Today I’m pleased to introduce you to my good writing friend and inspiration, Hyba! I’ve mentioned her before on this blog: specifically to promote her podcast in my writing resources post, and to leave a glowing review of her novel, Apartment, in my last goals recap. I’m thrilled to have her on the blog to talk about how she developed her book, and I hope you enjoy reading this interview as much as I enjoyed conducting it.

Etta: Can you start by telling us about yourself and what you write?

Hyba: My name is Hyba Ouazzani, and I’m a Muslim author, podcaster, and blogger based somewhere on the vast continent that is Africa.

I enjoy writing in a range of genres. Apartment is my psychological thriller, and I’m currently working on a murder mystery called Marie/Elise, a high fantasy novel called The Pirates of Sissa, a futuristic sci-fi called Neon Vape: A Vaporwave Odyssey, a horror novel called An Entity in Your Midst, a GameLit serial fiction called The Beast of Ildenwood, an epistolary Gothic tale called Letters to Adam, and many, many more! Sometimes, I write poetry and short stories. In short, I enjoy writing in all kinds of formats and genres. If the story and concept idea are good enough for me, then that’s all that matters.

That being said, I am most interested in writing pieces that make certain statements about society and humanity at large. Pieces like Apartment are meant to challenge the reader, make them ask questions about the darker aspects of human nature and the world we live in. The Pirates of Sissa deals with justice, conflict resolution, and the lasting effects of imperialism. Neon Vape takes a hard look at the extent to which companies are willing to go to make a profit and be market leaders—in other words, the dark side of capitalism. I’m working on a short story that challenges the impossible beauty perceptions and other expectations pushed upon women. Anywhere there’s a good discussion to be had is where I want my books to be!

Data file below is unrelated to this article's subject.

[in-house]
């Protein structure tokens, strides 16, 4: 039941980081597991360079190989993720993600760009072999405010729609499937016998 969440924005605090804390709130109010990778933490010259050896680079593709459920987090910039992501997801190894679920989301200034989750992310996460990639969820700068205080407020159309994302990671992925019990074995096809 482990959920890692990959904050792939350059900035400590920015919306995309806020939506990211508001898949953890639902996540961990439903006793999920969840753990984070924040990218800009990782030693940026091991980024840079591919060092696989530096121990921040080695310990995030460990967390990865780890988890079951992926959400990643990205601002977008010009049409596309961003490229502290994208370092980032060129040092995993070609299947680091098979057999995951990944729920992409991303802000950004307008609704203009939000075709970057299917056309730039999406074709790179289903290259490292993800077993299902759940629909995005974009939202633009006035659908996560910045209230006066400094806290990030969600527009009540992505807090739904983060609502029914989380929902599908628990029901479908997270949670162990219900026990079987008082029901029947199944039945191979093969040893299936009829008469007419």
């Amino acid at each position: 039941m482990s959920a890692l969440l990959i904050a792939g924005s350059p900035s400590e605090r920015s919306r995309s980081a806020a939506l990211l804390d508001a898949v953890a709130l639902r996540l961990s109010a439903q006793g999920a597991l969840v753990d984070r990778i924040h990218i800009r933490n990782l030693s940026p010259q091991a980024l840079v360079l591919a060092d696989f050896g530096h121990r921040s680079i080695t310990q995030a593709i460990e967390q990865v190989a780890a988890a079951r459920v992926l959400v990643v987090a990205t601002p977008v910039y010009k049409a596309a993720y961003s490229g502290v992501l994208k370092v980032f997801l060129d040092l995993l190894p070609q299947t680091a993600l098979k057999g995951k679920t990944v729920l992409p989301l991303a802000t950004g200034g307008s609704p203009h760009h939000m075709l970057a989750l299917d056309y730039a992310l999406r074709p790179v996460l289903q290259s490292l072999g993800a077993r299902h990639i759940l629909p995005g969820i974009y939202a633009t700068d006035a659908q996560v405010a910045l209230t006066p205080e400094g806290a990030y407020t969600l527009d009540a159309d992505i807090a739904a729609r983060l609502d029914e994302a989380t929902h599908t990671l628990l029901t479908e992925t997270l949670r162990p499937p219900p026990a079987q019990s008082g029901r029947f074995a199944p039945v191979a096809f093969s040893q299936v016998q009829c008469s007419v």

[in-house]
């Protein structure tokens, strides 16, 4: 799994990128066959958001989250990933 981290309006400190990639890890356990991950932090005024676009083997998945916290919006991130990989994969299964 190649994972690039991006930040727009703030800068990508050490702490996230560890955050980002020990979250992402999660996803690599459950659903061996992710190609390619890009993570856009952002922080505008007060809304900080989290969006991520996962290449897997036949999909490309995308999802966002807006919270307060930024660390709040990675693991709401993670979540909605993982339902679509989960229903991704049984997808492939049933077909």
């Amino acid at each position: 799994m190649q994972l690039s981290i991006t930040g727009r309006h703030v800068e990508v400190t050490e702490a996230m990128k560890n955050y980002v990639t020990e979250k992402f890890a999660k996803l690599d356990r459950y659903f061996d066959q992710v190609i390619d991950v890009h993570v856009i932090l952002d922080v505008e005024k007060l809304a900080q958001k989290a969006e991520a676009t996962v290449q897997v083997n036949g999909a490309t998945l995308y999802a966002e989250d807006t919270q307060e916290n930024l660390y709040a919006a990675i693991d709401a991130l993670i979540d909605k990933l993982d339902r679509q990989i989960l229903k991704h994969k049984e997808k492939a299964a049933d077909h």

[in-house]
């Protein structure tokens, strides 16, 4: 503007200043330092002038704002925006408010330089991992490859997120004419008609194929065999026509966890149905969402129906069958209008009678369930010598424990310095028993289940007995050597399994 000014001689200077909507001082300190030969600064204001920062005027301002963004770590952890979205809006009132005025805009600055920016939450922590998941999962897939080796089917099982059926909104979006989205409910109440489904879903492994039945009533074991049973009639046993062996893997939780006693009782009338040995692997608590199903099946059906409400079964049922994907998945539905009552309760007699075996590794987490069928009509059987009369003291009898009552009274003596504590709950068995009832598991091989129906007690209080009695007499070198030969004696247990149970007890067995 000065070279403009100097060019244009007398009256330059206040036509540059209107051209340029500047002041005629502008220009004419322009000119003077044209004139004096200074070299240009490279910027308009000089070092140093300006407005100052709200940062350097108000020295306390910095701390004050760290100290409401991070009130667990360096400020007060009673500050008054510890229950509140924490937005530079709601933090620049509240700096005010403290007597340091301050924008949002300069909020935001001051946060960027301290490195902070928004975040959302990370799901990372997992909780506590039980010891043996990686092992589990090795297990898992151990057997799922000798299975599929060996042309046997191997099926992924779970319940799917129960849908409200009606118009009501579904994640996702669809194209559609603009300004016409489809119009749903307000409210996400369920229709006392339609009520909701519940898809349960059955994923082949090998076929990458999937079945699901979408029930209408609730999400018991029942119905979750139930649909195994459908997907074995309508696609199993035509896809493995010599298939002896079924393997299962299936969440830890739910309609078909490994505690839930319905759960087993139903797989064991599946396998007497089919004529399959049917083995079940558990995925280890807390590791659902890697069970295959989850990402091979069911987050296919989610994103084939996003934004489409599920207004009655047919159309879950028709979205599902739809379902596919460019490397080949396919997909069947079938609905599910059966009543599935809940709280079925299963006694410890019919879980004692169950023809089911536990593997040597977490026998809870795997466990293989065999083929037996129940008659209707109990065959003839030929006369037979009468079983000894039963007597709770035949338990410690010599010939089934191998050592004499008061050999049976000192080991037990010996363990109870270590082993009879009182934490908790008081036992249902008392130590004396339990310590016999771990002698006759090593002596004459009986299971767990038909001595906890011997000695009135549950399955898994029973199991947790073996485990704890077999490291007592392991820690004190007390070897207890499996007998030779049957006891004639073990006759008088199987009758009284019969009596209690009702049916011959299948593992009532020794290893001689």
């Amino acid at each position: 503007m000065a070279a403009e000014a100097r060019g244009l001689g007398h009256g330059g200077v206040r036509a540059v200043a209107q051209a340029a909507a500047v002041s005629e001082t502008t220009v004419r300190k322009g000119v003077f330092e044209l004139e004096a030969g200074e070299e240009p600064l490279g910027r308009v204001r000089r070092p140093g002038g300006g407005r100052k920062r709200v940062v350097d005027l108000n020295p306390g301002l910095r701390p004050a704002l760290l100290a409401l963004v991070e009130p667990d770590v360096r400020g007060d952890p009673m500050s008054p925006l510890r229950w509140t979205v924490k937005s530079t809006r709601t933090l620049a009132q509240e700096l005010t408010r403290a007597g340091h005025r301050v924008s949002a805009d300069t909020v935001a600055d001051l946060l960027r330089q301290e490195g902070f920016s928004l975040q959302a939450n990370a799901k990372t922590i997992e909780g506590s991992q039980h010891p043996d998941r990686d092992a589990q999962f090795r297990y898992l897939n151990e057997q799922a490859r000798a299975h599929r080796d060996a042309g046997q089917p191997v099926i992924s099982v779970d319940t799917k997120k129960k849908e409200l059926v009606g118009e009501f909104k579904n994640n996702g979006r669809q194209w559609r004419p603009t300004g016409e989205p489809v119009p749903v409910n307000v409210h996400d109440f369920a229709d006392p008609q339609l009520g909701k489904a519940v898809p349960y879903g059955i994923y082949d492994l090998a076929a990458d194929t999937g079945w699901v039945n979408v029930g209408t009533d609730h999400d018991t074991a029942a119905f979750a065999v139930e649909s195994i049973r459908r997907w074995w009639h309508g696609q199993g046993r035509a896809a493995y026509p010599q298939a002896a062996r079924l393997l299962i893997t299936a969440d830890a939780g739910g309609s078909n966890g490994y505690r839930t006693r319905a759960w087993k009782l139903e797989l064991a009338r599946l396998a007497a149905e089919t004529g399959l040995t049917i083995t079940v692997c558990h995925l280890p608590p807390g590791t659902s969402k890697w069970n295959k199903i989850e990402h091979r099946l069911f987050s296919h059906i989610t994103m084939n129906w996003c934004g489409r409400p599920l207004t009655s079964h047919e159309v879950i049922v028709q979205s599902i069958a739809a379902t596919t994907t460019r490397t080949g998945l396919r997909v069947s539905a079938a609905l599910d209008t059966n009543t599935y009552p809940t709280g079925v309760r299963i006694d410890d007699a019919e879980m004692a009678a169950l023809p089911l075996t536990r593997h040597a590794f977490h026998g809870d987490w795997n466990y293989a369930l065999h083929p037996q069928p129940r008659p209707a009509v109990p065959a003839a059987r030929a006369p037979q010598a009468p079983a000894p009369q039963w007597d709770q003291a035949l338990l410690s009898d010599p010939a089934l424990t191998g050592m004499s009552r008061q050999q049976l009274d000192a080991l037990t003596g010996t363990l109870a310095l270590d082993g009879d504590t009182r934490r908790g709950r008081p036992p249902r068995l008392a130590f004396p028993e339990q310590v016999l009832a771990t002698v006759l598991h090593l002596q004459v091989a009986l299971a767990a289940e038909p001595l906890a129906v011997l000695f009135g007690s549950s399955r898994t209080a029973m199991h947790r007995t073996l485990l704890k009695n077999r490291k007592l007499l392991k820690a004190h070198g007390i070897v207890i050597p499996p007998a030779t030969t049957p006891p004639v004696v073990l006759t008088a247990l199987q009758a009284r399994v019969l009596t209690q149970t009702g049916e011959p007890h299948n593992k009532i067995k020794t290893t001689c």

Etta: That’s a wonderful variety, and I’m looking forward to reading the rest of your works! I recently finished Apartment, so I wanted to know, what gave you the idea for that story?

Hyba: Apartment came out of the blue as I was sitting criss-cross-apple-sauce on my bed. I had the urge to write something, and I started writing it—though I wasn’t even certain what I was writing at that time. There was just the apartment building, huge and ugly and empty. And there were just the two inhabitants—two in the midst of this great, big beast of a building. Those first words that the book starts off with are the first words that I wrote for Apartment (though they’ve undergone a bit of editing ever since, especially when it comes to keeping track of the numbers!). I chose a place to anchor my ship and got to work.

It was weird, messy, and entirely unexpected. But somehow it worked together in such a way that I began to see it take some kind of form. These characters that went about their mundane everyday lives but were just a little off. That sticky suspense that clung to their skin like sweat. The cold, isolated, hollow building set in that sprawling hot desert. All of it came together, and as I started weaving all of these elements into a picture that made sense, I knew that this was an intriguing project.

I wanted it to mean more than what I was putting on paper, so I took a lot of care to craft the story in such a way that it could be analyzed, read and re-read. The story unfolded, the characters came to life, and even when I got to that muddy middle, I somehow found a way to trudge through and see the whole book to the end. It was the first book I’d ever finished.

Etta: This story is labeled as ‘magical realism.’ How did you choose which aspects of the story to make fantastical and which to keep grounded in our world?

Hyba: I knew that the fates of certain characters needed to be metaphorical and symbolic of wider themes—for example, James and Eli have very fantastical ends as characters. In other areas of the book, I chose to insert magical or fantastical elements to highlight key points about the plot, characters, settings, or themes—and almost always signal to readers that “This means something deeper!”